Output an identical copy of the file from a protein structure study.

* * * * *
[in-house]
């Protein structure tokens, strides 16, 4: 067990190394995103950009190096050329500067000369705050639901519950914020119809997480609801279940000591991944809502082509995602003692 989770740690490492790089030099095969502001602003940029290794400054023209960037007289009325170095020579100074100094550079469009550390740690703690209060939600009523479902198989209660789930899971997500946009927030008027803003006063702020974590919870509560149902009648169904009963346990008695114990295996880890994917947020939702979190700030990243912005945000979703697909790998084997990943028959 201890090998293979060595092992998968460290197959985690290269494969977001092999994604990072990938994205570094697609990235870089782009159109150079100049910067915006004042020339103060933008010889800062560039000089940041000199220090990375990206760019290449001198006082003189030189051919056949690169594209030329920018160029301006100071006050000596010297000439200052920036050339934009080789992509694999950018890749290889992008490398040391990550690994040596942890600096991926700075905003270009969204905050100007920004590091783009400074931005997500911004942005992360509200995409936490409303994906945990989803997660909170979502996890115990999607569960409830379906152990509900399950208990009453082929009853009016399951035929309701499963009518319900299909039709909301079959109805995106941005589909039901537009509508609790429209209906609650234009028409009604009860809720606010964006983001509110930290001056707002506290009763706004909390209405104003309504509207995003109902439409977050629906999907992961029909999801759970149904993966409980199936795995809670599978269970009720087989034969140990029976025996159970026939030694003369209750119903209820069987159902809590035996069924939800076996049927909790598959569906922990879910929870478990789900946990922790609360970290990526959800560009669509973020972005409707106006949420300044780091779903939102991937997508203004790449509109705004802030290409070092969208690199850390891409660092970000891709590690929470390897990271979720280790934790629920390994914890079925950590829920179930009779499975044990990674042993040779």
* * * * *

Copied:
[in-house]
């Protein structure tokens, strides 16, 4: 067990190394995103950009190096050329500067000369705050639901519950914020119809997480609801279940000591991944809502082509995602003692 989770740690490492790089030099095969502001602003940029290794400054023209960037007289009325170095020579100074100094550079469009550390740690703690209060939600009523479902198989209660789930899971997500946009927030008027803003006063702020974590919870509560149902009648169904009963346990008695114990295996880890994917947020939702979190700030990243912005945000979703697909790998084997990943028959 201890090998293979060595092992998968460290197959985690290269494969977001092999994604990072990938994205570094697609990235870089782009159109150079100049910067915006004042020339103060933008010889800062560039000089940041000199220090990375990206760019290449001198006082003189030189051919056949690169594209030329920018160029301006100071006050000596010297000439200052920036050339934009080789992509694999950018890749290889992008490398040391990550690994040596942890600096991926700075905003270009969204905050100007920004590091783009400074931005997500911004942005992360509200995409936490409303994906945990989803997660909170979502996890115990999607569960409830379906152990509900399950208990009453082929009853009016399951035929309701499963009518319900299909039709909301079959109805995106941005589909039901537009509508609790429209209906609650234009028409009604009860809720606010964006983001509110930290001056707002506290009763706004909390209405104003309504509207995003109902439409977050629906999907992961029909999801759970149904993966409980199936795995809670599978269970009720087989034969140990029976025996159970026939030694003369209750119903209820069987159902809590035996069924939800076996049927909790598959569906922990879910929870478990789900946990922790609360970290990526959800560009669509973020972005409707106006949420300044780091779903939102991937997508203004790449509109705004802030290409070092969208690199850390891409660092970000891709590690929470390897990271979720280790934790629920390994914890079925950590829920179930009779499975044990990674042993040779």